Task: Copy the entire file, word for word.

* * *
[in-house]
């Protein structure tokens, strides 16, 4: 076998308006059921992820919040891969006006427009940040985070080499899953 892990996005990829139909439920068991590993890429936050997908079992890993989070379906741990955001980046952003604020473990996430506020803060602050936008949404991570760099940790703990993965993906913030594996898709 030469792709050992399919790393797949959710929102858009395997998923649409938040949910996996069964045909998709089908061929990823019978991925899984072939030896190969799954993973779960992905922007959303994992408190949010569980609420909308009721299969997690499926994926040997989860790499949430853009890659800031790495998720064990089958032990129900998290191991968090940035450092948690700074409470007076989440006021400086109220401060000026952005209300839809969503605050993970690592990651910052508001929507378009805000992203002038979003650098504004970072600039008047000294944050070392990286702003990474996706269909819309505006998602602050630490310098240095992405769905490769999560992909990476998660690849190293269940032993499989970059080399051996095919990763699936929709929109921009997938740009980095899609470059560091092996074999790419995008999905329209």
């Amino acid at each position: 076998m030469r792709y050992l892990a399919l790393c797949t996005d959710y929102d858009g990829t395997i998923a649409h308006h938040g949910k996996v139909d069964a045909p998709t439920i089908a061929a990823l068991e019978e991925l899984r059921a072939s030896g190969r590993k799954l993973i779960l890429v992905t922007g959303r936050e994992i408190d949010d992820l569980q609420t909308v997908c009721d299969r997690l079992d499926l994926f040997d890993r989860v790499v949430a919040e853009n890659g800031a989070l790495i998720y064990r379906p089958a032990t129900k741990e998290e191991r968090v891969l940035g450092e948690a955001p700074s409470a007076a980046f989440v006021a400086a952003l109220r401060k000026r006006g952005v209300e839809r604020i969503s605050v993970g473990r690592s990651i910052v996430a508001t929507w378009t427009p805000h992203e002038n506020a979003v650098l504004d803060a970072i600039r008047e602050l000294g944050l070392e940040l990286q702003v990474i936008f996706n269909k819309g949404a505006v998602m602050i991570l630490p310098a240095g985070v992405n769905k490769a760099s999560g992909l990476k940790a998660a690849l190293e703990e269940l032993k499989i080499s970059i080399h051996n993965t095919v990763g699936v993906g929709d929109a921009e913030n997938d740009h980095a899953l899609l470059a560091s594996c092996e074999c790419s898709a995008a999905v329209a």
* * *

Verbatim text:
[in-house]
């Protein structure tokens, strides 16, 4: 076998308006059921992820919040891969006006427009940040985070080499899953 892990996005990829139909439920068991590993890429936050997908079992890993989070379906741990955001980046952003604020473990996430506020803060602050936008949404991570760099940790703990993965993906913030594996898709 030469792709050992399919790393797949959710929102858009395997998923649409938040949910996996069964045909998709089908061929990823019978991925899984072939030896190969799954993973779960992905922007959303994992408190949010569980609420909308009721299969997690499926994926040997989860790499949430853009890659800031790495998720064990089958032990129900998290191991968090940035450092948690700074409470007076989440006021400086109220401060000026952005209300839809969503605050993970690592990651910052508001929507378009805000992203002038979003650098504004970072600039008047000294944050070392990286702003990474996706269909819309505006998602602050630490310098240095992405769905490769999560992909990476998660690849190293269940032993499989970059080399051996095919990763699936929709929109921009997938740009980095899609470059560091092996074999790419995008999905329209």
């Amino acid at each position: 076998m030469r792709y050992l892990a399919l790393c797949t996005d959710y929102d858009g990829t395997i998923a649409h308006h938040g949910k996996v139909d069964a045909p998709t439920i089908a061929a990823l068991e019978e991925l899984r059921a072939s030896g190969r590993k799954l993973i779960l890429v992905t922007g959303r936050e994992i408190d949010d992820l569980q609420t909308v997908c009721d299969r997690l079992d499926l994926f040997d890993r989860v790499v949430a919040e853009n890659g800031a989070l790495i998720y064990r379906p089958a032990t129900k741990e998290e191991r968090v891969l940035g450092e948690a955001p700074s409470a007076a980046f989440v006021a400086a952003l109220r401060k000026r006006g952005v209300e839809r604020i969503s605050v993970g473990r690592s990651i910052v996430a508001t929507w378009t427009p805000h992203e002038n506020a979003v650098l504004d803060a970072i600039r008047e602050l000294g944050l070392e940040l990286q702003v990474i936008f996706n269909k819309g949404a505006v998602m602050i991570l630490p310098a240095g985070v992405n769905k490769a760099s999560g992909l990476k940790a998660a690849l190293e703990e269940l032993k499989i080499s970059i080399h051996n993965t095919v990763g699936v993906g929709d929109a921009e913030n997938d740009h980095a899953l899609l470059a560091s594996c092996e074999c790419s898709a995008a999905v329209a």